Pro-democracy activists attending this week’s 3rd annual Arab Bloggers Conference in Tunis thought they were gathering for four days of networking, socializing and information sharing; instead, they found themselves organizing yet another protest.
The list of attendees reads like a Who’s Who of the Arab Spring, but most notable were the participants who were prevented from showing up - Palestinian bloggers. Organizers invited twelve bloggers to Tunis, but only one Palestinian blogger, Saed Karzoun, was granted a visa. It’s believed that this is because he submitted a visa request much earlier than the others. Entry was denied to the other eleven.
Lama Hourani is a program coordinator in the West Bank office of the Heinrich Boell Foundation, which co-sponsored the meeting along with Global Voices Online and Tunisia’s Nawaat Association. She says she followed the same procedures in applying for visas for the Palestinians as she did all for all the other conference attendees.
“We were told that it would only take a few days, don’t worry,” said Hourani. “And then suddenly, we were told after a few days, that the Ministry of the [Tunisian] Interior refused the visas.”
Hourani says the Embassy offered no reason, but suggested she appeal to the Interior Ministry to reconsider their decision. She says the Embassy claimed they had denied the visas because Nawaat is not a registered organization in Tunisia and therefore, the conference itself was not licensed.
Why then, wonders Hourani, were all the other Arab attendees granted entry?
Blogger Saleh Dawabsheh was also denied the chance to attend the conference. He described his reaction to VOA: “I did nothing at the very beginning, but then when I saw other bloggers from all over the world participating in the conference, I got mad and I decided to do something.” He and the other bloggers drafted a statement of their own:
"We, the undersigned…demand that the Tunisian authorities issue a formal apology addressed to both the Palestinian and Tunisian peoples for undermining their historical ties, as well as for preventing Palestinian bloggers from benefiting from their Arab colleagues’ acquired expertise in their joint battle for liberty, dignity and humanity."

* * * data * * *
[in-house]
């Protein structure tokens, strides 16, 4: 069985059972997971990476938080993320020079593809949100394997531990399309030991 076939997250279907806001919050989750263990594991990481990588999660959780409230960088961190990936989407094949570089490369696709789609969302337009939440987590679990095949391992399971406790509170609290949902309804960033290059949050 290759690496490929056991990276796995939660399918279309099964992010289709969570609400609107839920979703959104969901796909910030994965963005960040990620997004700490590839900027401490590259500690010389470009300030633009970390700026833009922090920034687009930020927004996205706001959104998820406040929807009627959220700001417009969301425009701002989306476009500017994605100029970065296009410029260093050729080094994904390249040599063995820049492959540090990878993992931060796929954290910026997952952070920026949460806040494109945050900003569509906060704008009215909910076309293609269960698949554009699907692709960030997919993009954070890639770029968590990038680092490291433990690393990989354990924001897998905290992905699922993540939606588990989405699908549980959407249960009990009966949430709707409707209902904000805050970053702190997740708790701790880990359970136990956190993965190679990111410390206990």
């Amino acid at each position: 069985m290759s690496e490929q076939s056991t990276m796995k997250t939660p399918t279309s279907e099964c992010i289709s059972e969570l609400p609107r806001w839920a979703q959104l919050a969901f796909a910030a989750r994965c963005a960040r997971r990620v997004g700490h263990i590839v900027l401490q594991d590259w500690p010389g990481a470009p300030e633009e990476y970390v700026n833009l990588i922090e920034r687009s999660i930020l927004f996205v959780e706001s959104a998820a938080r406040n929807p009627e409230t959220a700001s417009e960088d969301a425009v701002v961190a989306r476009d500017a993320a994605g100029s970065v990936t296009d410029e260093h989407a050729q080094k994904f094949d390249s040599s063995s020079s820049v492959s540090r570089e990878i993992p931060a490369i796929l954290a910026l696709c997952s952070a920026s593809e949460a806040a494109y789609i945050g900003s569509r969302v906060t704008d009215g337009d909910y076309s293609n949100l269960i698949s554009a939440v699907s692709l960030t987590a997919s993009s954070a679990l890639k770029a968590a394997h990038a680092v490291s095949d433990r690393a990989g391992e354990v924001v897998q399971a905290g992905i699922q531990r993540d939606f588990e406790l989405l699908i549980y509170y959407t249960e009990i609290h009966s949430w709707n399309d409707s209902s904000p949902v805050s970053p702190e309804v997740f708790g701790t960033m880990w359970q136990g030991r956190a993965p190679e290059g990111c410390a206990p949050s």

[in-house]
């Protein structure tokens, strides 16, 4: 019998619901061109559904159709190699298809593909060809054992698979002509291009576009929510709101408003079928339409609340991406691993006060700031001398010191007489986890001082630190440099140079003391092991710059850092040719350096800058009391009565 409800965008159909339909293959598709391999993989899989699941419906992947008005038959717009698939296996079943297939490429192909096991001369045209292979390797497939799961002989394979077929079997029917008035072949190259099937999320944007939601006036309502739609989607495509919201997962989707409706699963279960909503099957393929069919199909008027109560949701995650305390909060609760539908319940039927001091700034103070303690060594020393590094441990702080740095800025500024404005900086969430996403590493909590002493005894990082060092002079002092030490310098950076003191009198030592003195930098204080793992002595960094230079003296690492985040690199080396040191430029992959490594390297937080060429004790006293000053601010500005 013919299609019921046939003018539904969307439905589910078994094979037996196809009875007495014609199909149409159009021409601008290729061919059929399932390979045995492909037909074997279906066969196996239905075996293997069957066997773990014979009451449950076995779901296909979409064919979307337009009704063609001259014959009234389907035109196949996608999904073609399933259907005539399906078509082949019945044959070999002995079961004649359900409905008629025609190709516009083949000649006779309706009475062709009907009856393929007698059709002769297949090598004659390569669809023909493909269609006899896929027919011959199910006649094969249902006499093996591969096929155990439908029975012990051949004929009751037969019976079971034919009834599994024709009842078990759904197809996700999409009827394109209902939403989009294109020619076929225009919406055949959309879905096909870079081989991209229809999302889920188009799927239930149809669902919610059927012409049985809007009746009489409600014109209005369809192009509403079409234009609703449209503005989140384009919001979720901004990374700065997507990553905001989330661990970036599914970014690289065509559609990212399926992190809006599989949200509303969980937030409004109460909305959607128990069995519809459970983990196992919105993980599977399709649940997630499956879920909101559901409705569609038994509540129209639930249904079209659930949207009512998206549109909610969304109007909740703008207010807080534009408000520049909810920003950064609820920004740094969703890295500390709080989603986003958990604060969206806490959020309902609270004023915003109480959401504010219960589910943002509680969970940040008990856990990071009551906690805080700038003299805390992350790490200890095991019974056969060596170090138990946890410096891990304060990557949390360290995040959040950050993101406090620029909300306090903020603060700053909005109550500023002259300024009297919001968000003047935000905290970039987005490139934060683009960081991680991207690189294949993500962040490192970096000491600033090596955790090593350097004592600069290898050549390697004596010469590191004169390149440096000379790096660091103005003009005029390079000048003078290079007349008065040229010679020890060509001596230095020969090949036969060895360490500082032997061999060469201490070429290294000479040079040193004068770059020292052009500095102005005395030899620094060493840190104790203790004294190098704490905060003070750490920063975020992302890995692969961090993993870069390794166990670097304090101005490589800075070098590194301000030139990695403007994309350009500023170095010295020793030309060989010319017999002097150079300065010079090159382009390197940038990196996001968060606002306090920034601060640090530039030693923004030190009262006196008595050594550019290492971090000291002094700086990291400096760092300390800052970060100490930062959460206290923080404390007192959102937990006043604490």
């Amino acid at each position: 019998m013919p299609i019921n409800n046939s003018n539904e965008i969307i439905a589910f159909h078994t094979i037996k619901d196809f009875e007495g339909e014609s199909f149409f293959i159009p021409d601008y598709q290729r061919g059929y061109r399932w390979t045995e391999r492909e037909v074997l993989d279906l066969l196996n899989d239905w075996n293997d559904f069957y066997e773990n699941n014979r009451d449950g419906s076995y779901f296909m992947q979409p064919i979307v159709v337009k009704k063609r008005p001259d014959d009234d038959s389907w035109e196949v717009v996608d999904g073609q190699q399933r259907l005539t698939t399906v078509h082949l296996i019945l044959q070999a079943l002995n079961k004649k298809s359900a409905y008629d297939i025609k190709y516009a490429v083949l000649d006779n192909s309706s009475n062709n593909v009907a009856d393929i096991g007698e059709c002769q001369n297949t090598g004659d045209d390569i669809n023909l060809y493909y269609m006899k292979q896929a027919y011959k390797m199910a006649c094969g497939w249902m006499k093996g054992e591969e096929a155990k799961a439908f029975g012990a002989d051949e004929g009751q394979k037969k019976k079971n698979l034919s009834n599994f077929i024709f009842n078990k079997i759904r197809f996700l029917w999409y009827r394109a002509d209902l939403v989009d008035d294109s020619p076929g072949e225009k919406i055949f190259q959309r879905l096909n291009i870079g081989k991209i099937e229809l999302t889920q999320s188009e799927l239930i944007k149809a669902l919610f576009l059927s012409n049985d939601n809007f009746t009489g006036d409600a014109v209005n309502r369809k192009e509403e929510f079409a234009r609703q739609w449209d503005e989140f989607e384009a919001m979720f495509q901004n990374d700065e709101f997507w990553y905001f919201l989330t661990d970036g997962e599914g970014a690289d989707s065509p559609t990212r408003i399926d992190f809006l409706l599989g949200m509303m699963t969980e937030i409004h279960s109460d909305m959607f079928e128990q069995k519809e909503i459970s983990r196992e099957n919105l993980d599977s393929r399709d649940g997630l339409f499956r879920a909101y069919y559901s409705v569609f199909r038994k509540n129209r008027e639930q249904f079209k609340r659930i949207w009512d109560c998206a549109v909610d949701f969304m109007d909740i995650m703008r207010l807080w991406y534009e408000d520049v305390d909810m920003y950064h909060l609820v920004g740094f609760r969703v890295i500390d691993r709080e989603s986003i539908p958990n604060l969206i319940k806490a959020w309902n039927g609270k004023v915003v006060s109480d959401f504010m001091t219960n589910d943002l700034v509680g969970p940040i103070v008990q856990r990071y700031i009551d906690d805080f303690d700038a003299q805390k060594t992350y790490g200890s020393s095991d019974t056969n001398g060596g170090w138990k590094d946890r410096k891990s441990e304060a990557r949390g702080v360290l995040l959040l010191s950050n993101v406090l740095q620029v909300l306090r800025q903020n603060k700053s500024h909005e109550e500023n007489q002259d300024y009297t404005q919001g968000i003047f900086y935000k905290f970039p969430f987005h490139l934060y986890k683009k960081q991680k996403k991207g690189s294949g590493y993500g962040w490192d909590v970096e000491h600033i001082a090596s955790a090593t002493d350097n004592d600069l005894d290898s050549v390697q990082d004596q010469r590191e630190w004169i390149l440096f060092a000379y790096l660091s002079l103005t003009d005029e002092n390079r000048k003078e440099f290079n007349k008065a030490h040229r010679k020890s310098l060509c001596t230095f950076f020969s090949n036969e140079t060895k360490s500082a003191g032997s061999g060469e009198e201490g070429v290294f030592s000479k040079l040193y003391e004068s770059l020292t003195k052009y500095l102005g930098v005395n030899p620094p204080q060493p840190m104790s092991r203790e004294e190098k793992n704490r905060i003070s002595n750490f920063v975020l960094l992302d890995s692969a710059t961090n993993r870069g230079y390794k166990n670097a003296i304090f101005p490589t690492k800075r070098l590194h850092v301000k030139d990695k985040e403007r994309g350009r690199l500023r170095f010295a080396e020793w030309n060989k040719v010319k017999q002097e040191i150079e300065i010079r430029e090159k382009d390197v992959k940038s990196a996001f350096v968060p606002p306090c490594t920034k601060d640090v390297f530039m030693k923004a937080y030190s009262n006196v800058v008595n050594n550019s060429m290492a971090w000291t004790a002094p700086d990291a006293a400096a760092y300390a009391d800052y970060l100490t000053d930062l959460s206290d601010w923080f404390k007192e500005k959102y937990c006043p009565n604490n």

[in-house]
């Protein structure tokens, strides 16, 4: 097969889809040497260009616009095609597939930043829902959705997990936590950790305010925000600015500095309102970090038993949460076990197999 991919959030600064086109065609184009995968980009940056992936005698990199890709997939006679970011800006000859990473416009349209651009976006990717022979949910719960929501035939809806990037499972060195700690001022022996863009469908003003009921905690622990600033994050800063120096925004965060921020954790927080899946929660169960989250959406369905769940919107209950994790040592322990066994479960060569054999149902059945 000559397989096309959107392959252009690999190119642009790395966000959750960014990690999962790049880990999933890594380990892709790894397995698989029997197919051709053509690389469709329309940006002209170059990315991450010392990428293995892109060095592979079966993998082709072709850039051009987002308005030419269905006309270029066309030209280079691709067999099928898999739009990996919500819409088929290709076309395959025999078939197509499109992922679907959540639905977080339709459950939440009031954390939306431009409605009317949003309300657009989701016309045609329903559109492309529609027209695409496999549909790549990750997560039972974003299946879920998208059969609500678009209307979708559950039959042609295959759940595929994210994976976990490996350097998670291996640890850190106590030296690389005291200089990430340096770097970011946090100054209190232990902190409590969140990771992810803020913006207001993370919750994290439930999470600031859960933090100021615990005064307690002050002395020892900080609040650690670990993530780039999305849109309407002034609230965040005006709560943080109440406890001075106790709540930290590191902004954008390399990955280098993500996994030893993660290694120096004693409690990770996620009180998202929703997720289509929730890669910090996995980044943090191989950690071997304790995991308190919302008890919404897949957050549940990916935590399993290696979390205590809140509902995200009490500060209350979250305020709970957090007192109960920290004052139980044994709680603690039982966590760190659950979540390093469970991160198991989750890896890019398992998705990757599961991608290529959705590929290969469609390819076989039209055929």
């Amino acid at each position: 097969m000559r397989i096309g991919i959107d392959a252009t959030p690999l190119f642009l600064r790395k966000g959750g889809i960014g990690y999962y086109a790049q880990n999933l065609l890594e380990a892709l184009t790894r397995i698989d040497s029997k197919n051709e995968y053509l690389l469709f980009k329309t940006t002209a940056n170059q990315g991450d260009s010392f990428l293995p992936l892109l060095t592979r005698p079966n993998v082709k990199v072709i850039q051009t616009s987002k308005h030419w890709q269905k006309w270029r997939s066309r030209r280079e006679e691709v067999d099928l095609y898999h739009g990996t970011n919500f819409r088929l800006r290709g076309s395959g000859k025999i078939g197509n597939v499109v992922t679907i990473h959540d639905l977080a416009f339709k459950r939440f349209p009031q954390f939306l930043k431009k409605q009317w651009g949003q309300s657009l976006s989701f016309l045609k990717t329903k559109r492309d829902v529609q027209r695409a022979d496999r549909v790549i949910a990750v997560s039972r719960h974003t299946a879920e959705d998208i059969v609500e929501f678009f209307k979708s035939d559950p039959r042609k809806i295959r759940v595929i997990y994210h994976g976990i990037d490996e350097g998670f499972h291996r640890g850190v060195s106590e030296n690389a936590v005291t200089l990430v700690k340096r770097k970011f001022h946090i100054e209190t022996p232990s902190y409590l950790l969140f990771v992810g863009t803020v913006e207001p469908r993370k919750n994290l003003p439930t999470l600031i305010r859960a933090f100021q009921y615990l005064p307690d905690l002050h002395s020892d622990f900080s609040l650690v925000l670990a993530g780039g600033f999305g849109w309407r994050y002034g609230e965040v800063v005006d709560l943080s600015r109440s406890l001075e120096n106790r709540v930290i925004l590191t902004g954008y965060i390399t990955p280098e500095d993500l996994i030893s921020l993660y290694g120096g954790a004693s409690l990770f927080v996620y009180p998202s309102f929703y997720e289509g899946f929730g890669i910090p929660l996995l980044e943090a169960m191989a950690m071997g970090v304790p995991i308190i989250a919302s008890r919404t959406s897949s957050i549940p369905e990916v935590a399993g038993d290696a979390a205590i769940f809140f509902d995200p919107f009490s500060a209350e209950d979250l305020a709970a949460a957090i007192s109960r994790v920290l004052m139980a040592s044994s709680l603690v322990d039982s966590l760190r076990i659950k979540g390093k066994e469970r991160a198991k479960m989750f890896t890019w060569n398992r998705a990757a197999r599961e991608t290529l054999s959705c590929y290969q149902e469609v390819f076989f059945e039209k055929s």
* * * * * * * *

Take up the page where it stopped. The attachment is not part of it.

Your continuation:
Meanwhile, the event sponsors issued a formal statement protesting Tunisia’s decision:
"We demand an explanation from the Tunisian Interior Ministry and seek clarification as to why Palestinian participants were denied… an Arab Bloggers Meeting without participation from Palestinians is an offense to the long tradition of solidarity between Tunisia and Palestine, and deprives participants of a key contingent of the Arab blogging community."
Asked to offer an opinion on why he was blocked, Dawabsheh said, “I can’t think of any reason because this never happened before.” He says, however, he’s certain that this was no accidental omission, but something planned. “And that's why we're working very hard to get this explanation, and at least to not be discriminated this way again.”
The apparent snub is all the more unusual because historically Tunisia has been a strong backer of Palestinian initiatives. From 1982 to 1991, Tunisia was home to Yasir Arafat and the Palestinian Liberation Organization (PLO) after the resistance movement was driven out of Beirut during the Israel Lebanon War. More recently, Tunisia also supported the Palestinian Authority’s bid for U.N. statehood.
It should be noted that VOA placed several calls to the Embassy of Tunisia in Washington for clarification, but received no answer.
Getting Around Governments
In spite of the distraction, the four-day conference went on as planned. In formal sessions and informal discussion groups, bloggers emphasized the important role of citizen journalists in global events. As blogger Jillian York, Director of International Freedom of Expression at the Electronic Frontier Foundation in San Francisco, wrote in her blog, “Tunisians were aware of corruption and human rights violations, but leaks and activism confirmed it.”
Bloggers also shared methodologies to insure that the internet remains a tool of citizens, rather than governments, debating the merits of a variety internet privacy tools and security software; they argued big issues, such as pan Arabism and restricted regional borders; and they paid tribute to protesters in Bahrain and, in particular, Syria, debating the ways in which the Arab blogosphere could best assist Syrians still suffering under harsh government repression.
In their final tweets, participants talked about the sense of unity and solidarity, and planned future events and protests. Dawabsheh, who was able to follow events back home via the internet, said he was disappointed he could not be there in person, but at least one good thing had come out of the ordeal:
“The Tunisian Ministry of Interior gave the Arab bloggers a great topic and a great issue to talk about, defend, and support, this issue united the Arab bloggers and made them feel that they're one hand," said Dawabsheh.
In the end, perhaps one tweet by @astaris summed the meeting better than any other: “What MENA autocrats fear most of all isn’t tech, but the kind of human network that came together in Tunis.”
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